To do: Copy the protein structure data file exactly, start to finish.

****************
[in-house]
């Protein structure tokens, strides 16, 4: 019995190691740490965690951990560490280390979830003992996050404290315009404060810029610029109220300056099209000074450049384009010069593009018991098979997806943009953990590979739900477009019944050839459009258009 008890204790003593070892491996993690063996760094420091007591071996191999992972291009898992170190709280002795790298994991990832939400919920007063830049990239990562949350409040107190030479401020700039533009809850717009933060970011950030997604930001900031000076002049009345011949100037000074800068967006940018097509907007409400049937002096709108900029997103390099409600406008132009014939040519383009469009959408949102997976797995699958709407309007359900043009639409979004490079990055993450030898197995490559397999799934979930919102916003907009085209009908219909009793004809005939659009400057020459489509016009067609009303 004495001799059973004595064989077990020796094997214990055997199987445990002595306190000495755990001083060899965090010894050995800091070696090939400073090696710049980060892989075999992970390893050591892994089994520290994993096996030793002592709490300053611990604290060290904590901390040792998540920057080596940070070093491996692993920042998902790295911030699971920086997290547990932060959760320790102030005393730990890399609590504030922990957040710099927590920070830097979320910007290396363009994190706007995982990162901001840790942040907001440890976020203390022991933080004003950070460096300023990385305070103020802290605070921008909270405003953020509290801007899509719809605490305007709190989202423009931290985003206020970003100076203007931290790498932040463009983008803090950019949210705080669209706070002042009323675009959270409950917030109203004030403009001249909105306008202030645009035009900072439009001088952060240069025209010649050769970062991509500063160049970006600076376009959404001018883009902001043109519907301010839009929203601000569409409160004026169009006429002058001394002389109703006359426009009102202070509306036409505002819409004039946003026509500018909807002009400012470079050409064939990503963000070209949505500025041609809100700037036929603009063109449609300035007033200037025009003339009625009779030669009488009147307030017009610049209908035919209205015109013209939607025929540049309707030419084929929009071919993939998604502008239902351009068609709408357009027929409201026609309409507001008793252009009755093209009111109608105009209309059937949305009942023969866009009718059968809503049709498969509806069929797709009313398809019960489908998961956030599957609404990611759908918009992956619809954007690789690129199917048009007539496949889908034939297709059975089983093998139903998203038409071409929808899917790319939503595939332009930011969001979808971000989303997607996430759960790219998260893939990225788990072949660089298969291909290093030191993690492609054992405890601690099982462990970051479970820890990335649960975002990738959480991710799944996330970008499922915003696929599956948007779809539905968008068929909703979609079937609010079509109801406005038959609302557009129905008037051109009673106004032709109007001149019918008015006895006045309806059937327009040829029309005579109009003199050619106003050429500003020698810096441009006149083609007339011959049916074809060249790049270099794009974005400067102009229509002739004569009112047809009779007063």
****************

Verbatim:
[in-house]
């Protein structure tokens, strides 16, 4: 019995190691740490965690951990560490280390979830003992996050404290315009404060810029610029109220300056099209000074450049384009010069593009018991098979997806943009953990590979739900477009019944050839459009258009 008890204790003593070892491996993690063996760094420091007591071996191999992972291009898992170190709280002795790298994991990832939400919920007063830049990239990562949350409040107190030479401020700039533009809850717009933060970011950030997604930001900031000076002049009345011949100037000074800068967006940018097509907007409400049937002096709108900029997103390099409600406008132009014939040519383009469009959408949102997976797995699958709407309007359900043009639409979004490079990055993450030898197995490559397999799934979930919102916003907009085209009908219909009793004809005939659009400057020459489509016009067609009303 004495001799059973004595064989077990020796094997214990055997199987445990002595306190000495755990001083060899965090010894050995800091070696090939400073090696710049980060892989075999992970390893050591892994089994520290994993096996030793002592709490300053611990604290060290904590901390040792998540920057080596940070070093491996692993920042998902790295911030699971920086997290547990932060959760320790102030005393730990890399609590504030922990957040710099927590920070830097979320910007290396363009994190706007995982990162901001840790942040907001440890976020203390022991933080004003950070460096300023990385305070103020802290605070921008909270405003953020509290801007899509719809605490305007709190989202423009931290985003206020970003100076203007931290790498932040463009983008803090950019949210705080669209706070002042009323675009959270409950917030109203004030403009001249909105306008202030645009035009900072439009001088952060240069025209010649050769970062991509500063160049970006600076376009959404001018883009902001043109519907301010839009929203601000569409409160004026169009006429002058001394002389109703006359426009009102202070509306036409505002819409004039946003026509500018909807002009400012470079050409064939990503963000070209949505500025041609809100700037036929603009063109449609300035007033200037025009003339009625009779030669009488009147307030017009610049209908035919209205015109013209939607025929540049309707030419084929929009071919993939998604502008239902351009068609709408357009027929409201026609309409507001008793252009009755093209009111109608105009209309059937949305009942023969866009009718059968809503049709498969509806069929797709009313398809019960489908998961956030599957609404990611759908918009992956619809954007690789690129199917048009007539496949889908034939297709059975089983093998139903998203038409071409929808899917790319939503595939332009930011969001979808971000989303997607996430759960790219998260893939990225788990072949660089298969291909290093030191993690492609054992405890601690099982462990970051479970820890990335649960975002990738959480991710799944996330970008499922915003696929599956948007779809539905968008068929909703979609079937609010079509109801406005038959609302557009129905008037051109009673106004032709109007001149019918008015006895006045309806059937327009040829029309005579109009003199050619106003050429500003020698810096441009006149083609007339011959049916074809060249790049270099794009974005400067102009229509002739004569009112047809009779007063």